Out before sunrise again, I see the headlights of fifteen or more trucks lining the road at Beattie Gulch. By the time I drive around, it seems it is all over already. I can see the bodies of five dead buffalo, but I expect more lie out of sight behind the hill.
Trucks of the unsuccessful shooters are already racing north, and I follow, expecting the worst at Cutler Meadows – the meadow to the north, near the border of bison tolerance. By the time I, and the racing trucks from Beattie Gulch, arrive, it is all over there as well – three more lie dead on the ground.
The day continued like that. There are so many “hunters” in town – from at least five different tribes. Maybe because it’s a weekend; maybe because snow is forecast for the next several days. They are chasing reports of buffalo in hunt zones, and I’m chasing them, and the buffalo are running for their lives. The town of Gardiner is filled with trucks full of dead buffalo parts. I returned to the place I’m staying to find a rig with blood pooling on the ground under the truck bed.
Three times today I see groups of buffalo, a hundred or more, run across the Yellowstone boundary – sometimes sticking to the road or private land, and one group running right through Beattie Gulch while the area was closed to shooting for retrieval and processing of the last dead. They sense the danger, and sometimes it keeps them safe, but not often enough.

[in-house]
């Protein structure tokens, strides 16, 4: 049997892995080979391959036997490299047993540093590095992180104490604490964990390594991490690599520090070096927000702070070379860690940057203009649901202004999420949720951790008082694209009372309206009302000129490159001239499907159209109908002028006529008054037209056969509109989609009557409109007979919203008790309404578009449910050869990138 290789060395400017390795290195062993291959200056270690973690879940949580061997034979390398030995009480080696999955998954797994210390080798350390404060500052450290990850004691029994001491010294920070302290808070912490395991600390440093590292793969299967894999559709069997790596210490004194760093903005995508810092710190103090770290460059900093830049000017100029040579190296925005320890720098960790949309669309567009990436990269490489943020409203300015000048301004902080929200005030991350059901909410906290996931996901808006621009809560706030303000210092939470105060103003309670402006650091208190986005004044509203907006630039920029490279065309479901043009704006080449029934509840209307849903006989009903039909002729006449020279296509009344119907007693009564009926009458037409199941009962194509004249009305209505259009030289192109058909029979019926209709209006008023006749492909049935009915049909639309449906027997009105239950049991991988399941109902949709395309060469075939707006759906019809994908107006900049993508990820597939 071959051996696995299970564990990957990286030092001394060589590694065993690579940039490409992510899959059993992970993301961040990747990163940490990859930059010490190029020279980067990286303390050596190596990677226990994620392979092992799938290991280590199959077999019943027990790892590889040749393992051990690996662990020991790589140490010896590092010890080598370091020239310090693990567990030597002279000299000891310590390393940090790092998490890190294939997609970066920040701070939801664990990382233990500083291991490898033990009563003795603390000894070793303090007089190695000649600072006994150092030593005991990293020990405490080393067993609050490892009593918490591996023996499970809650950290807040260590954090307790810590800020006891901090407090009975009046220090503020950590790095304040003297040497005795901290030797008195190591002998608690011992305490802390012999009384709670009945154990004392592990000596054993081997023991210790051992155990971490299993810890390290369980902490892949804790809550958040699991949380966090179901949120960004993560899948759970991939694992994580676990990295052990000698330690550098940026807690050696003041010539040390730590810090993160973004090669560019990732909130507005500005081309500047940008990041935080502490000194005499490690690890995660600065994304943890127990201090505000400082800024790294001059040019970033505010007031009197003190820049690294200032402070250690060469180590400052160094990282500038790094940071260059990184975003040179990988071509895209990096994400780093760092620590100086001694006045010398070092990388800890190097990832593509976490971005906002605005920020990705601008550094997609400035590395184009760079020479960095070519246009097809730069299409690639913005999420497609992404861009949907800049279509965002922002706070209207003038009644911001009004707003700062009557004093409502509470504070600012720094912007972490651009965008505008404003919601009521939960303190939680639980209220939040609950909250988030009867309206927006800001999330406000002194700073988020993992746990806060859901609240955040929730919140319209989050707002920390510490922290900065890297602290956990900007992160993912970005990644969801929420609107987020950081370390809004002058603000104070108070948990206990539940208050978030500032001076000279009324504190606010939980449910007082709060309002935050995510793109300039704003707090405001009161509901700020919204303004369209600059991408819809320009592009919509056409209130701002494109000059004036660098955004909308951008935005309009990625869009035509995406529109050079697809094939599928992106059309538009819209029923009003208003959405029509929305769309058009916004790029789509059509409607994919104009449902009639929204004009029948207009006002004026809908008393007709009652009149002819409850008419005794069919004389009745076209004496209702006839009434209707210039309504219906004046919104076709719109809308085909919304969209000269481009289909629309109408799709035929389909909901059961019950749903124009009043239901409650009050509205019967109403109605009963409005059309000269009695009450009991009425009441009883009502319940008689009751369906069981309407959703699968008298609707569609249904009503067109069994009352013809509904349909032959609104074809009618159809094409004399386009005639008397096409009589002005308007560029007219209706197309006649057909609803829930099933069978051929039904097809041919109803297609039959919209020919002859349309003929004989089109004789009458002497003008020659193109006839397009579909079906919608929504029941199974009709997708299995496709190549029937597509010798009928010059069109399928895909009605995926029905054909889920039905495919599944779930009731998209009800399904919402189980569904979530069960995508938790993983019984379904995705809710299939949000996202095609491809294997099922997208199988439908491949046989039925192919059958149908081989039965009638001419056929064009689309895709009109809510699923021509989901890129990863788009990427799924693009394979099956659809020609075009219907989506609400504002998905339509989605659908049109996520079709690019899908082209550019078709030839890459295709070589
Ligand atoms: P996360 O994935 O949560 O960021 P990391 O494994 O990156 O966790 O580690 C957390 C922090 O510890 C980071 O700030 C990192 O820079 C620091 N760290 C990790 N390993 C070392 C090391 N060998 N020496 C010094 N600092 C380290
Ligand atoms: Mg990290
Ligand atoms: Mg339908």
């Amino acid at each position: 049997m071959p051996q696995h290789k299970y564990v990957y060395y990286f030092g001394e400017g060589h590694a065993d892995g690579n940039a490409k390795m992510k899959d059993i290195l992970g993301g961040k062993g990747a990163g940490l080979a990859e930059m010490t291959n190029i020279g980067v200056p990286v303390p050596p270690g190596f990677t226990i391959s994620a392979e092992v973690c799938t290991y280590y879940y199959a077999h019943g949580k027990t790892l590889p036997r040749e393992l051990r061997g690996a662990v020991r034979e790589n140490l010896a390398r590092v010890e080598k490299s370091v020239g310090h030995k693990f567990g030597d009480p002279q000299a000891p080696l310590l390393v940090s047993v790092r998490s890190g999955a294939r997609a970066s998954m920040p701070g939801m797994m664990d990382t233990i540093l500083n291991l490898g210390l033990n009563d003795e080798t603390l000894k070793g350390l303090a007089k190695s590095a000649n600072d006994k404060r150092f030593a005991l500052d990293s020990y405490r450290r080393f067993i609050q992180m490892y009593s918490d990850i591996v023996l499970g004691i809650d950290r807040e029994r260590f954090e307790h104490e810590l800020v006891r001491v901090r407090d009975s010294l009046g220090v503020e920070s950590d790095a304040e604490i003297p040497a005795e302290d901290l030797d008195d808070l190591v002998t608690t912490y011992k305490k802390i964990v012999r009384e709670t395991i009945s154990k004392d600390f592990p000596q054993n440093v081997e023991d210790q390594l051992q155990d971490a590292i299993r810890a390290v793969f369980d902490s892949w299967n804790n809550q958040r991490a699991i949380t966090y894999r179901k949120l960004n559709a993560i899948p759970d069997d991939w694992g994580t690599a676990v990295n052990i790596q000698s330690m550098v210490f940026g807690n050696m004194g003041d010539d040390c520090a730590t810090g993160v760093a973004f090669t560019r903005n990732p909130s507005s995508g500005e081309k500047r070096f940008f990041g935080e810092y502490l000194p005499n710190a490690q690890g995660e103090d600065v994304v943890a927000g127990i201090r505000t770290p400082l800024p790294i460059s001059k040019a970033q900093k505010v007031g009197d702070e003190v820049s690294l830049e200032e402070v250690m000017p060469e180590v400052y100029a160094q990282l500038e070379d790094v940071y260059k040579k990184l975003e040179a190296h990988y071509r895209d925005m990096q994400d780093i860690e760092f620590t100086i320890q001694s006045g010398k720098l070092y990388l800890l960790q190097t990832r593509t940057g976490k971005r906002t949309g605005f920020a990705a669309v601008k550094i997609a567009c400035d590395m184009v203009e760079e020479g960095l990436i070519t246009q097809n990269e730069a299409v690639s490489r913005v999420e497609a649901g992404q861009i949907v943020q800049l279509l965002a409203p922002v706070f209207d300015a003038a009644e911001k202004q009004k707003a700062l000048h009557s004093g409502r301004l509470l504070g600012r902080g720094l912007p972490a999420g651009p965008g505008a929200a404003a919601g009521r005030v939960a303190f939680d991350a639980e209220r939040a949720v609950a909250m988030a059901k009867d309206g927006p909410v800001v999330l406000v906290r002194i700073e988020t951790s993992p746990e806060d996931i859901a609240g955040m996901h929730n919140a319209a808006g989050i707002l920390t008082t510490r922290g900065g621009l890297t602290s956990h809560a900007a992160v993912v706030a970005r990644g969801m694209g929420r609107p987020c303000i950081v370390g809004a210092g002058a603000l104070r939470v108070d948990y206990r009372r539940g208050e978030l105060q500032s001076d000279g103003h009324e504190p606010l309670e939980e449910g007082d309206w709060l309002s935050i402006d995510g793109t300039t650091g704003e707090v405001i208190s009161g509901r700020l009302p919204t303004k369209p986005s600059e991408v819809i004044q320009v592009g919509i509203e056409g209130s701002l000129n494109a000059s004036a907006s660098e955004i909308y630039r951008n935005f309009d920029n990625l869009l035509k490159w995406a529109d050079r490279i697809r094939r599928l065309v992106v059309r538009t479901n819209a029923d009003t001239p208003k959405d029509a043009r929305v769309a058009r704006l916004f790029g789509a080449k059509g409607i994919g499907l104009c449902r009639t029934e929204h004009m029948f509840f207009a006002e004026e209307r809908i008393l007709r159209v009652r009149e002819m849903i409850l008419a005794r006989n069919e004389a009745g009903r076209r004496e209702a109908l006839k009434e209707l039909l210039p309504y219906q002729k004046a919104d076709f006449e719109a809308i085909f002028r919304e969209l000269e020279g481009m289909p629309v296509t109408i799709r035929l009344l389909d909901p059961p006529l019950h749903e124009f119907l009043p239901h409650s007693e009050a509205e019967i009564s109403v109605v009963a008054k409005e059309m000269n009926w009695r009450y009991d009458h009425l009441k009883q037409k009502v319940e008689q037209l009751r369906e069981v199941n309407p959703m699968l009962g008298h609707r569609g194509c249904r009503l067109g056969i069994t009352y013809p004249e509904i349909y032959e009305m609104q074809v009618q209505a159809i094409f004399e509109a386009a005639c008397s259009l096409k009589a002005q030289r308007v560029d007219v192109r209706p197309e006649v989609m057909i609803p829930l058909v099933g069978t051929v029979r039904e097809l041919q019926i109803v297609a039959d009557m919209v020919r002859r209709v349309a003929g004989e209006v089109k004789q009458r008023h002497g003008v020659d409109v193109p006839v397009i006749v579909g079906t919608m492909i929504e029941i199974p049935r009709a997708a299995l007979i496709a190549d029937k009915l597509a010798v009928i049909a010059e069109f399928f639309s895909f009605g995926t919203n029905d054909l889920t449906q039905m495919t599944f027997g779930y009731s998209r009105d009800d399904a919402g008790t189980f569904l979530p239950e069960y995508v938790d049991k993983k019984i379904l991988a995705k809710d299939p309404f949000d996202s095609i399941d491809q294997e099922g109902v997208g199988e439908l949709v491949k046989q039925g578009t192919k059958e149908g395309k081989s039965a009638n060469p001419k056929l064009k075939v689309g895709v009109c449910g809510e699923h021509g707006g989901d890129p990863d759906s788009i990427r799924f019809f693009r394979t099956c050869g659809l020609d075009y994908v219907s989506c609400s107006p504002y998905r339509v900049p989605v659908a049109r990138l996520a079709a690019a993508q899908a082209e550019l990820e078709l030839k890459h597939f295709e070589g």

In the afternoon rigs line up at Beattie Gulch again, waiting for one of these big groups approaching from the south, but they stay safe on private land. A smaller group from the north is not so lucky. The shooting is chaos – people running across the field with their loaded guns, chasing panicked buffalo through the sagebrush. One shooter clearly fires from the “clean zone” – the area close to the road that is supposed to be closed to hunting to keep residents and passerby on the road safe. He is spoken to by Forest Service and by his own game wardens, but will anything really change?
It quiets down again, but I see they are not opening the retrieval road. Two big, beautiful bulls cross the road heading to the hunt zone. I talk to them, plead with them, to go the other way. They are so stunning. The shooters go nuts, seeing their prize. They line up on either side of the bulls, waiting for them to enter the huntable area. If they started shooting, they’d be shooting right at each other. But these bulls are just teasing these “hunters” – they stayed there, grazing, maybe twenty-five feet from the hunt zone, for over an hour and a half. The big group gets bored and heads back to their warm trucks, leaving one guy, in his orange vest, sitting the sagebrush for another hour – if nothing else, you have to admire his patience.
About twenty minutes before the cutoff of hunt time, two others show up, not inclined to be patient. They’re hooting and hollering at these bulls, trying to get them to move. One starts throwing rocks at them, and these big old bulls just look back, unfazed, not moving. It gets dark and the men with the guns leave. The buffalo outsmarted the hunters this time, and hopefully they will again and again. The herd needs these smart old bulls, with their wisdom to survive another day.